As we move towards the end of 2020, many workers have spent most of the year working from home. With varying levels of restrictions across the country, it looks like this is the way it’s going to be for the foreseeable future. Businesses that once saw remote work as a short-term solution in the face of Coronavirus are having to switch to a much longer-term strategy. Many are even making the move permanent, such as the tech giants Twitter and Square, as the benefits of remote work are being made clear.
While there are many advantages to having a remote team, such as increased productivity and the money saved on keeping an office running, it has to be approached in the right way. In this article, we’ll look at some of the ways that businesses can support their employees who are working remotely.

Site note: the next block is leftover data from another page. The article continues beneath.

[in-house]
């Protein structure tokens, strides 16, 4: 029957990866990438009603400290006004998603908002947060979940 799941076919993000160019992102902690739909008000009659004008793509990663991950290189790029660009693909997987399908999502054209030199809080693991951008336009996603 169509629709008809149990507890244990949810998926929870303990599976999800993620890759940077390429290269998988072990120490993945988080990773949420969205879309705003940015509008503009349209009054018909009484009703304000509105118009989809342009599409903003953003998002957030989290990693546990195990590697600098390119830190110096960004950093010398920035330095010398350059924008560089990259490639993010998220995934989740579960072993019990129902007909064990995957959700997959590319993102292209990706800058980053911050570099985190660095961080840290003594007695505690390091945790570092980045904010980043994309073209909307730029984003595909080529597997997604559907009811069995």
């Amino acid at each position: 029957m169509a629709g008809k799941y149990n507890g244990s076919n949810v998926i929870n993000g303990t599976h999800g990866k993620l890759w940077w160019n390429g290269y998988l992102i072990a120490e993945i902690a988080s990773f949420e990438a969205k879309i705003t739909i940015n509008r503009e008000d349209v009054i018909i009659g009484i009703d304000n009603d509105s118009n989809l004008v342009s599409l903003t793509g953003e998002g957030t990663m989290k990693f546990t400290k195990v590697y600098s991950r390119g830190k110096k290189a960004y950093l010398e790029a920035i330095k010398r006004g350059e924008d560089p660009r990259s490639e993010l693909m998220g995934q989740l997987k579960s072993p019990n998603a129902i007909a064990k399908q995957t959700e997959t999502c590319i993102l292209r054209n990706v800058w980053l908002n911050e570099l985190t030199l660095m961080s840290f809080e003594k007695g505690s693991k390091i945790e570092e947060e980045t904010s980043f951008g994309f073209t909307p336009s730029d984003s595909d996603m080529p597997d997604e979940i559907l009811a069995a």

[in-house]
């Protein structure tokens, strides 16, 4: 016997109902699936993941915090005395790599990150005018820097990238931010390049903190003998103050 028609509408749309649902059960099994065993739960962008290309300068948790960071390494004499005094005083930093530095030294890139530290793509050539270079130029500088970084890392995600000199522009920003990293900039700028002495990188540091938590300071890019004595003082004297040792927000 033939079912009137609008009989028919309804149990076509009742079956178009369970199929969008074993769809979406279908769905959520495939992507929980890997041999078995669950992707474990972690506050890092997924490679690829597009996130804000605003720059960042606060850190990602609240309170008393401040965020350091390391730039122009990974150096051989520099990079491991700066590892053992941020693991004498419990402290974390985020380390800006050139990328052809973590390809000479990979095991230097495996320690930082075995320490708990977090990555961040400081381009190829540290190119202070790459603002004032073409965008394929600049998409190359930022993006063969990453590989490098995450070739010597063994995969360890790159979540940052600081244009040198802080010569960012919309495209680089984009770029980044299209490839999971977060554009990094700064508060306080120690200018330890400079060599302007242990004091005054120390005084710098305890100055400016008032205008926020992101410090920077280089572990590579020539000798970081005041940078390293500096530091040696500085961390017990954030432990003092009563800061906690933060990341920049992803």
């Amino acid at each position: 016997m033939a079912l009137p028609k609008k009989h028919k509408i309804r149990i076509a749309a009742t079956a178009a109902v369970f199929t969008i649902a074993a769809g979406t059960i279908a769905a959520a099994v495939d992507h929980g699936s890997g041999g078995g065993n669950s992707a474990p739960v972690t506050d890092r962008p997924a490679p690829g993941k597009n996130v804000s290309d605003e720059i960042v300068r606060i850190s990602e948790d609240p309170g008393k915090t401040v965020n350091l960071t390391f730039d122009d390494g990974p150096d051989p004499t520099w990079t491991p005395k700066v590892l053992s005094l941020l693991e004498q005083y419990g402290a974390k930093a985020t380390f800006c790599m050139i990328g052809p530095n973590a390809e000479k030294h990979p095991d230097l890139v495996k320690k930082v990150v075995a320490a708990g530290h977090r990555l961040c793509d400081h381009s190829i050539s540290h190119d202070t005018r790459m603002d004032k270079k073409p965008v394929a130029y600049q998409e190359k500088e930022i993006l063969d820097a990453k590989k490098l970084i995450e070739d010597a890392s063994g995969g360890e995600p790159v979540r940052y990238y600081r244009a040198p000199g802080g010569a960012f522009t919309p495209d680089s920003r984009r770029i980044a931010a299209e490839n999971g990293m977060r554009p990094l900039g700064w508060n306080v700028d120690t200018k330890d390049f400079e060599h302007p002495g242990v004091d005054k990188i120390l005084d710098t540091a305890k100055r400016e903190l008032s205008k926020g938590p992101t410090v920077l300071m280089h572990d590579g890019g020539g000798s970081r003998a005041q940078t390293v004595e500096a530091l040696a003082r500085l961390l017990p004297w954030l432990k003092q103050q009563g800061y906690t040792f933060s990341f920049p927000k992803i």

Strip back your tech
Over the last six months, you’ve probably tried a dozen different tools for communication and task tracking in an effort to keep teams on target. Without the option of face-to-face communication and with so many tools out there, many teams are now discovering how disjointed their processes are. Now is the time to take stock and decide which tools serve your business the best and get rid of the rest.
You might find that different teams are using different project management software making it more difficult to collaborate with other departments. Centralising and streamlining your tech will help to simplify your processes and help you keep track of progress.